Progressive .NET Tutorials 2011

Topics covered at #prognet11

Monday, 5th - Wednesday, 7th September in London

14 experts spoke.


The Progressive.NET Tutorials are three days of hands-on expert tutorials for the community of .NET architects and developers to learn, innovate and share skills for the development of scalable enterprise systems, using modern .NET technologies and agile software development practices.

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Defining Acceptance Criteria in Gherkin

User stories in the product backlog are just reminders for a discussion. This discussion that clarifies the necessary details takes place shortly before implementation only. But how are these details defined and how can you review after implementation whether they have been fulfilled?

Christian Hassa

Christian started his IT career in 1990 as a freelance programmer. In 1997 he joined TechTalk as a managing partner, which grew over the years to a 60+ people boutique consultancy, specializing on agile coaching and delivery.

Solving the Packaging Puzzle

Have you noticed that whilst everyone is talking about package management, fewer people seem to talking about the patterns and practices of package management, what you need to do to package up your application, and how well the tools out there support that. We'll talk about the packaging principles like Common Closure and Reuse Equivalencey, afferent and efferent coupling, and what main sequence diagrams show us.

Ian Cooper

Polyglot Coding Architect in London, founder of #ldnug, speaker, tabletop gamer, geek. Tattooed, pierced, and bearded. The 'guv' on @BrighterCommand

Sebastien Lambla

Sebastien is the head of Online Services at WhenFresh, a leading data supermarket for residential property data, where he builds graph APIs and lots of cool things.

Automating Gherkin Acceptance Criteria with Specflow

Behavior-Driven Development is a way of building software focusing on application behavior. This is achieved by enabling a better communication between the customers and the development team and by using automated acceptance tests to describe the required functionality.

Christian Hassa

Christian started his IT career in 1990 as a freelance programmer. In 1997 he joined TechTalk as a managing partner, which grew over the years to a 60+ people boutique consultancy, specializing on agile coaching and delivery.

Front-end Tips for Back-end Devs

We all know the value of dependency management, DRY, abstractions and loose coupling when we're building our back-end architectures, but when it comes to writing the UI for our web applications, we often fall back into the habit of copy'n'paste code reuse, invisible dependencies, mixing presentation and behaviour, using inline styles and JavaScript, and other bad habits.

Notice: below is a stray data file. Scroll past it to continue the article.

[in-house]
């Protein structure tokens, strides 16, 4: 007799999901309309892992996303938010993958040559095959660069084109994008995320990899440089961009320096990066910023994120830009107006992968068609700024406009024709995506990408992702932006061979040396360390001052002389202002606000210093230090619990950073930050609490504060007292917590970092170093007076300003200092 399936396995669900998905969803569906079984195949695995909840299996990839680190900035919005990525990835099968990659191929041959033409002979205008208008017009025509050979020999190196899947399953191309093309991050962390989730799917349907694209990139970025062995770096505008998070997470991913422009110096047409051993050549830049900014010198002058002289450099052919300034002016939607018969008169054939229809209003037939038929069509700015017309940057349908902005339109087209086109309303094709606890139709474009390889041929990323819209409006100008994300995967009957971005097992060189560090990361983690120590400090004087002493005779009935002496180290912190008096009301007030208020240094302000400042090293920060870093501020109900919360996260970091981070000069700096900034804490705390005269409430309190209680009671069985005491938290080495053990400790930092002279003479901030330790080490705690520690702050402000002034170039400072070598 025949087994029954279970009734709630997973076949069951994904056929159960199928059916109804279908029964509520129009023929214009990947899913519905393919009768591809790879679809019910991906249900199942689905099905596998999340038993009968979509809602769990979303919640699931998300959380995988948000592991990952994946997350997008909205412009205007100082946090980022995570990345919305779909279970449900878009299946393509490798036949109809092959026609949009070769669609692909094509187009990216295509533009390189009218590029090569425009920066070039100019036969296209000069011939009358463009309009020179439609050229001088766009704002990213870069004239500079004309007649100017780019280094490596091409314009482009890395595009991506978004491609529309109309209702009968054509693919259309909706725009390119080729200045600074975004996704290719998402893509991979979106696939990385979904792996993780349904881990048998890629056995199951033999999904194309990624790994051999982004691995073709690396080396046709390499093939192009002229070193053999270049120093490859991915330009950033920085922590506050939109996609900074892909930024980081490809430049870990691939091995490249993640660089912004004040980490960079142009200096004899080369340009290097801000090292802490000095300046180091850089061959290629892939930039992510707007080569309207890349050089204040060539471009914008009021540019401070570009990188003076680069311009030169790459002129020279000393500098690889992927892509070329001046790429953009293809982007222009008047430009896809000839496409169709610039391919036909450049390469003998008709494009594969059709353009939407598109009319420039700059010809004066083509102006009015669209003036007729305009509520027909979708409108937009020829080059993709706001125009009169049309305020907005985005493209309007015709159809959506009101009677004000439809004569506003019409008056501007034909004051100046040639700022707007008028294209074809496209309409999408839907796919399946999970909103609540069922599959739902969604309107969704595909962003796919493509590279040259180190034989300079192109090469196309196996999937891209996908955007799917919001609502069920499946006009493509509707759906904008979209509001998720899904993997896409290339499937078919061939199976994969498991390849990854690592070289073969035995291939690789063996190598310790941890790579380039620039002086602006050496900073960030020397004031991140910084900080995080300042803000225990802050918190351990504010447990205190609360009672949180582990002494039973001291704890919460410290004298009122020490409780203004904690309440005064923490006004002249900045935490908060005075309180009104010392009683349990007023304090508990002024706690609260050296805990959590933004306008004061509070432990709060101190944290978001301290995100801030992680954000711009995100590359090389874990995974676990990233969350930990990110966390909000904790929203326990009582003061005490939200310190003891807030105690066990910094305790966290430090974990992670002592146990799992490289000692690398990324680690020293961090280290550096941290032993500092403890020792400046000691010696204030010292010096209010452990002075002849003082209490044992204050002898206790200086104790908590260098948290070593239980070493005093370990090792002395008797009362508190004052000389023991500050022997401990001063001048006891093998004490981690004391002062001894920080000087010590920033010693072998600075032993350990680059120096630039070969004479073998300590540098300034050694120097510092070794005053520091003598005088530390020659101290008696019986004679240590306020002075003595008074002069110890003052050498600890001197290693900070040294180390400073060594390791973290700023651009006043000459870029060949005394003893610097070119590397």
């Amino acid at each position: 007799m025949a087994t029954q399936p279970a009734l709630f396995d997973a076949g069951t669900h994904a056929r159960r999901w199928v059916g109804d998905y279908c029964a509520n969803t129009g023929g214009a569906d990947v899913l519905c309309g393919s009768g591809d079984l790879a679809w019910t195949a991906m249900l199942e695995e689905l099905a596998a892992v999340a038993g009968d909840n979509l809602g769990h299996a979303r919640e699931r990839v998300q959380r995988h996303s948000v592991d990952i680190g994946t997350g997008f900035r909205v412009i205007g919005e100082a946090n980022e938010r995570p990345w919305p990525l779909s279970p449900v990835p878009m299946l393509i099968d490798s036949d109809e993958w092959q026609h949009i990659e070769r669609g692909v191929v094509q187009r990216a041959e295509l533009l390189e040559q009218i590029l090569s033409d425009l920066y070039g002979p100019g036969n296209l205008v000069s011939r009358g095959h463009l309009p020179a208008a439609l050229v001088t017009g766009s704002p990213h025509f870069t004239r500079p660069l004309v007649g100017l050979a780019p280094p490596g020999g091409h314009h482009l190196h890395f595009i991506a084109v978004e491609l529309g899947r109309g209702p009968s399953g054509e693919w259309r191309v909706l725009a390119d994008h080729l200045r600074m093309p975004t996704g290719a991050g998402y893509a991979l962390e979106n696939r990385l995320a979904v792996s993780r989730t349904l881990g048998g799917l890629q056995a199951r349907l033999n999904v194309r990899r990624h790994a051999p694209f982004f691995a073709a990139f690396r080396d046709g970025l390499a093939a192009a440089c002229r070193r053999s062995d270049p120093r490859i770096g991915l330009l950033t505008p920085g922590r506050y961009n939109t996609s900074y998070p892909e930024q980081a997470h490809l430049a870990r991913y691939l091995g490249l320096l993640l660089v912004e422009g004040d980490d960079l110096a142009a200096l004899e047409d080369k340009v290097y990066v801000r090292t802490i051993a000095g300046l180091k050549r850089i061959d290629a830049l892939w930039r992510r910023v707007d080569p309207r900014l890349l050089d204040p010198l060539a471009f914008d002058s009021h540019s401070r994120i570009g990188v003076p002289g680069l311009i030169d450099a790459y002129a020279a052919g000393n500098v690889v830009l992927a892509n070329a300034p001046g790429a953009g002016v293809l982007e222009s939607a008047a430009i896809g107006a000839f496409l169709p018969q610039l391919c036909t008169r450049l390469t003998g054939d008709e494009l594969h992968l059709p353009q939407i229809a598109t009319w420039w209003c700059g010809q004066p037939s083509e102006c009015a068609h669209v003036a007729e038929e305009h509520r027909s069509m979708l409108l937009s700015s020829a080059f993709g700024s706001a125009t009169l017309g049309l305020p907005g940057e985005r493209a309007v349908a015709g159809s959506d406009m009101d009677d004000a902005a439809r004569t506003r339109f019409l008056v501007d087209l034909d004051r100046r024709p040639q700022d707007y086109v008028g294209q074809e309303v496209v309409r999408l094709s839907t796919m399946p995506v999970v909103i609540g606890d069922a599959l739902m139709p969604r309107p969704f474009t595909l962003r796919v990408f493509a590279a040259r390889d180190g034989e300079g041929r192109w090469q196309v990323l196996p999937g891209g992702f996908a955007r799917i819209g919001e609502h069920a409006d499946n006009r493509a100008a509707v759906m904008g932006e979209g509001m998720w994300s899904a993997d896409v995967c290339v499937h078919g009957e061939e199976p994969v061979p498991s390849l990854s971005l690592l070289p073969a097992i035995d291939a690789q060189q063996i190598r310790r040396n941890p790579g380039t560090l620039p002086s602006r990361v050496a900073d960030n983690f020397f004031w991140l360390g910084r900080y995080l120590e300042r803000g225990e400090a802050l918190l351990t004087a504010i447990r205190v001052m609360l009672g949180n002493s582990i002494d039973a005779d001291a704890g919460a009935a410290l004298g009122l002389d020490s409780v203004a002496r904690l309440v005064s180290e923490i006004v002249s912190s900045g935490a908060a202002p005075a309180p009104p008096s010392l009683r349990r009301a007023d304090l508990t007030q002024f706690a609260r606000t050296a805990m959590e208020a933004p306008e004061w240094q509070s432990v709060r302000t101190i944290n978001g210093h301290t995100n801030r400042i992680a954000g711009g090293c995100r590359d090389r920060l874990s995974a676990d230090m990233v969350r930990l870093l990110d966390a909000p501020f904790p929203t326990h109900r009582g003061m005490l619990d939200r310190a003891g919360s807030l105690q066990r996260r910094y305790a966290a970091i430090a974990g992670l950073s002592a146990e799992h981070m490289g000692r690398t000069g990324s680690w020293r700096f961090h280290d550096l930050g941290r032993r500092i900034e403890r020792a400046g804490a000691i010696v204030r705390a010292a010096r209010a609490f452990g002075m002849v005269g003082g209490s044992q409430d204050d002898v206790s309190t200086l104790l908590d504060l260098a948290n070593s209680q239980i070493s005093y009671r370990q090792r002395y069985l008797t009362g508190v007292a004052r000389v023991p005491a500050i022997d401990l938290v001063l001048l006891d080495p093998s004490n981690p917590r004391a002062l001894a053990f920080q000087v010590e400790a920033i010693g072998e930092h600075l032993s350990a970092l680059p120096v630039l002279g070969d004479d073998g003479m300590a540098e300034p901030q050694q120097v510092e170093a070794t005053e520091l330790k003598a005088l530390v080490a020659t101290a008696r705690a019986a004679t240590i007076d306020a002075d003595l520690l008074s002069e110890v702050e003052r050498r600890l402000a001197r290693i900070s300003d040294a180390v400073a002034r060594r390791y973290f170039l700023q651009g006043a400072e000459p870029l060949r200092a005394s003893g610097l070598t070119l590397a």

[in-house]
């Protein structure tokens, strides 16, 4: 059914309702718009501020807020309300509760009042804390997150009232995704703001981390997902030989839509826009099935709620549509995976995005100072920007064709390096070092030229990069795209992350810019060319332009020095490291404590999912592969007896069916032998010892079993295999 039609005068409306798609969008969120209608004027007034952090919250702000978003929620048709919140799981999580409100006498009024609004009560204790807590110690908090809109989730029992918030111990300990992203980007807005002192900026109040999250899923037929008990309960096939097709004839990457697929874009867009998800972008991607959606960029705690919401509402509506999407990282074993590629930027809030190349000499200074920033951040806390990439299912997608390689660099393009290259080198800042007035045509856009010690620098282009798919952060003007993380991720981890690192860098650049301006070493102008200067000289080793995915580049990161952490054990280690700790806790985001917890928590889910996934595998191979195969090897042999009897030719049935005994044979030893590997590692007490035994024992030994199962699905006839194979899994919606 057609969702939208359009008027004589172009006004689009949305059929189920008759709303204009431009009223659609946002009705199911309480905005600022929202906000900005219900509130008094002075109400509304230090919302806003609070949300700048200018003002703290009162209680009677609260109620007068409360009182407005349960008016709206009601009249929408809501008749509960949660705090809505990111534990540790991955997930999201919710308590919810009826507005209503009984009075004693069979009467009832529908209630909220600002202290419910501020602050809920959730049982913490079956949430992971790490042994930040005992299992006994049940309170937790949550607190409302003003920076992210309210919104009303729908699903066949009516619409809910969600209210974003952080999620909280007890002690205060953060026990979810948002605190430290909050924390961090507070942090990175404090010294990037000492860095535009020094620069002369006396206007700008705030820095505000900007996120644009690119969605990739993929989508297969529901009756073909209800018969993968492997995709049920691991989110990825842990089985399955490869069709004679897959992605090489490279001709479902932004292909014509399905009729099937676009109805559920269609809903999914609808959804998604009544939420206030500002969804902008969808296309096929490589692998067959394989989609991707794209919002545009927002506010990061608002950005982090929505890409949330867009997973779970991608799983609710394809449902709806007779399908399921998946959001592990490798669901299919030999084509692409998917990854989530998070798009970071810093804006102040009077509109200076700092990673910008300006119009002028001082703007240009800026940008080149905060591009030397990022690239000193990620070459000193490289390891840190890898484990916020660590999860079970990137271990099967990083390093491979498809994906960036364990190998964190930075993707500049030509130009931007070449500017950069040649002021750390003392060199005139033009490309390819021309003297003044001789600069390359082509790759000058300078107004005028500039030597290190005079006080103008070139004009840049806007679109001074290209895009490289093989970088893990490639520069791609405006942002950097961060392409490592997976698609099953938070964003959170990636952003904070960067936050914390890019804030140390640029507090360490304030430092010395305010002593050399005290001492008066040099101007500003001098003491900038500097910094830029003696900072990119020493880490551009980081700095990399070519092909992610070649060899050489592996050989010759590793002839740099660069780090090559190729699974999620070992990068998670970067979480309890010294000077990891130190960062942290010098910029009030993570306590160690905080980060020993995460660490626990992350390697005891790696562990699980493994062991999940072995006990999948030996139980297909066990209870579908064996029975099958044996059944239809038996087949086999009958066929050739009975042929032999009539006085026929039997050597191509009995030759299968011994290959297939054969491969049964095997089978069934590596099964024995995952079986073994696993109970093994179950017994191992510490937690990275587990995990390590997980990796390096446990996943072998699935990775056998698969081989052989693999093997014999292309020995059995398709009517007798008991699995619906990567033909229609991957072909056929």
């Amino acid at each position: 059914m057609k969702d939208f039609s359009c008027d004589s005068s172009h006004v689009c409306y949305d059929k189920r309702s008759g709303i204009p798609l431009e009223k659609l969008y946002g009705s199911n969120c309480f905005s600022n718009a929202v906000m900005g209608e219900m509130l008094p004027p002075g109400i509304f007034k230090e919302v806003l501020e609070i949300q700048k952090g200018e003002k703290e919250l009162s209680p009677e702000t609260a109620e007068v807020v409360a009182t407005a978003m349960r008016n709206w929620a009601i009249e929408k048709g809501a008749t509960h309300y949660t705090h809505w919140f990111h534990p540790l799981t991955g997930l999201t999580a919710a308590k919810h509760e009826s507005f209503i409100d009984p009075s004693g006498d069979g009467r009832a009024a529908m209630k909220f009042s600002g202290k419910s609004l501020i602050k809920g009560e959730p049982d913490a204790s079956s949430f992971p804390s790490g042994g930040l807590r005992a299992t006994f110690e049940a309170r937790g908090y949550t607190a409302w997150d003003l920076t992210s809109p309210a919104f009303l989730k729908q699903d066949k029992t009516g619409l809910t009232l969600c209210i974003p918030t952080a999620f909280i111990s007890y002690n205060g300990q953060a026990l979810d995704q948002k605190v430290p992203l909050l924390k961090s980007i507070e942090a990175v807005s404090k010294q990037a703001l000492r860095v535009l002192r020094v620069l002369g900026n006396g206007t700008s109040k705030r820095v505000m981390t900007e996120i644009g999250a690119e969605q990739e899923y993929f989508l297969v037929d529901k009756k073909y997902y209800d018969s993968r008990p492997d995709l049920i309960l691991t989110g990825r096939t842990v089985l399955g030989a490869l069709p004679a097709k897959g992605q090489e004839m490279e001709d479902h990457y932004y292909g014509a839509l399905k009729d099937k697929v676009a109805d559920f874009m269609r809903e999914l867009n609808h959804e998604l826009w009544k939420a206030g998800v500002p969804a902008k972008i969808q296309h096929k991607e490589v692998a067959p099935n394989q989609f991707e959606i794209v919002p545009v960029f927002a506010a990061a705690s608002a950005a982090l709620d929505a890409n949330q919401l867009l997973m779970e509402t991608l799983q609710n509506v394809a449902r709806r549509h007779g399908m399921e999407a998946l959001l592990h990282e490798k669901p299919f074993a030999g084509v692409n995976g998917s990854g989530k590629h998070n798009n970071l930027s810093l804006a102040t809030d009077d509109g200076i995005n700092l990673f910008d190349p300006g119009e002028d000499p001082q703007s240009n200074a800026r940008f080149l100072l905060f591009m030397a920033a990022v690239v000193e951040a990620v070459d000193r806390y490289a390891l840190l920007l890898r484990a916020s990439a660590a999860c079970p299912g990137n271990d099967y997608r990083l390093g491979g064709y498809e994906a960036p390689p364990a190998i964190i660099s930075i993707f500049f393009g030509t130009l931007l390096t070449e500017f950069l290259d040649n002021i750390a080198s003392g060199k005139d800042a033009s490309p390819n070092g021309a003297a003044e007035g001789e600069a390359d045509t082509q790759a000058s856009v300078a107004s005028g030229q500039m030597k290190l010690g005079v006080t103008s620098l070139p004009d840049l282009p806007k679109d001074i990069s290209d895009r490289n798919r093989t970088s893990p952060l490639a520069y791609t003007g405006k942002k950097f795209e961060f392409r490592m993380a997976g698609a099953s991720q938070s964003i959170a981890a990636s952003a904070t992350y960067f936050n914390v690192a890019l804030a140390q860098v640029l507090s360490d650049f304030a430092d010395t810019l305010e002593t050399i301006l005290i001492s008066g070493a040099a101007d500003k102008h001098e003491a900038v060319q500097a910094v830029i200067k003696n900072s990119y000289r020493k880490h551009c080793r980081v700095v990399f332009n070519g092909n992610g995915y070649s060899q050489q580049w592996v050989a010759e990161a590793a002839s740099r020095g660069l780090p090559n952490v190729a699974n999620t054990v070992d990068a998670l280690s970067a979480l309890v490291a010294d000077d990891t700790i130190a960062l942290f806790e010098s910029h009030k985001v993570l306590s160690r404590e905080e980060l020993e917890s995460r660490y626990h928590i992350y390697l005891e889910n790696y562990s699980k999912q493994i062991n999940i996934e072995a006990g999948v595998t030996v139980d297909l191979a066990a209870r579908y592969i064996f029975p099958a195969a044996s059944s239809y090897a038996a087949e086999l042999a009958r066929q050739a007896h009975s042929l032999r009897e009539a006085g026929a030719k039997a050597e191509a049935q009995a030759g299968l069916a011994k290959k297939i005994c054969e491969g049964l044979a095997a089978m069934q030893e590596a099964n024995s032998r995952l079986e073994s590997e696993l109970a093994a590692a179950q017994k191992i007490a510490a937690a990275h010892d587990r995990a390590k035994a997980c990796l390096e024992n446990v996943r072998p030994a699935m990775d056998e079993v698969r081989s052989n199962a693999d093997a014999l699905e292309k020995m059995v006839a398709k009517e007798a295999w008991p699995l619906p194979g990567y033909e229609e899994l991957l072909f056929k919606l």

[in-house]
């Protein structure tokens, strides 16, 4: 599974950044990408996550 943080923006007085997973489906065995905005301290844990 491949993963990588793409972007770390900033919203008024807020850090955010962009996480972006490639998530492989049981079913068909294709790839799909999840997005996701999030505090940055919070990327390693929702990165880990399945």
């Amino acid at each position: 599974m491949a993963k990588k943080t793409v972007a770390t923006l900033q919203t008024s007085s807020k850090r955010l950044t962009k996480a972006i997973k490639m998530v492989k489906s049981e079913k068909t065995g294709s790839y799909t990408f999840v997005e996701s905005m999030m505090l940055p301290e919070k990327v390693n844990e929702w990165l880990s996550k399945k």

Dylan Beattie

Dylan Beattie is a systems architect, developer, and Microsoft MVP, who has built everything from tiny standalone websites to large-scale distributed systems. He created his first web page in 1992, and he's been building data-driven interactive web applications since the days of Windows NT 4. He's currently the CTO at Skills Matter in London, where he juggles his time between working on their software platform and supporting their conference and community teams. From 2003 to 2018, Dylan worked as webmaster, then IT Manager, and then systems architect at Spotlight (www.spotlight.com), where his first-hand experience of watching an organisation and its codebase evolve over more than a decade provided him with a unique insight into how everything from web standards and API design to Conway's Law and recruitment ends up influencing a company’s code and culture.

Load Testing for Developers

Have you ever built a software system and your users have complained that it’s too slow? I have; debugging live performance and scalability issues with business sponsors watching over your shoulder isn’t fun!

Simon Brown

Simon Brown is the founder of Coding the Architecture and either a software architect who codes or a software developer who understands architecture

Test-driven Development in JavaScript

Using test-driven development to design and implement a simple web application, and steer it towards component based micro-architecture.

Damjan Vujnovic

With over a decade of experience working on domains within a variety of industries – including financial, government and social – Damjan Vujnovic is a strong authority on simplifying development processes to create robust software applications.

Advanced WebSharper Tutorial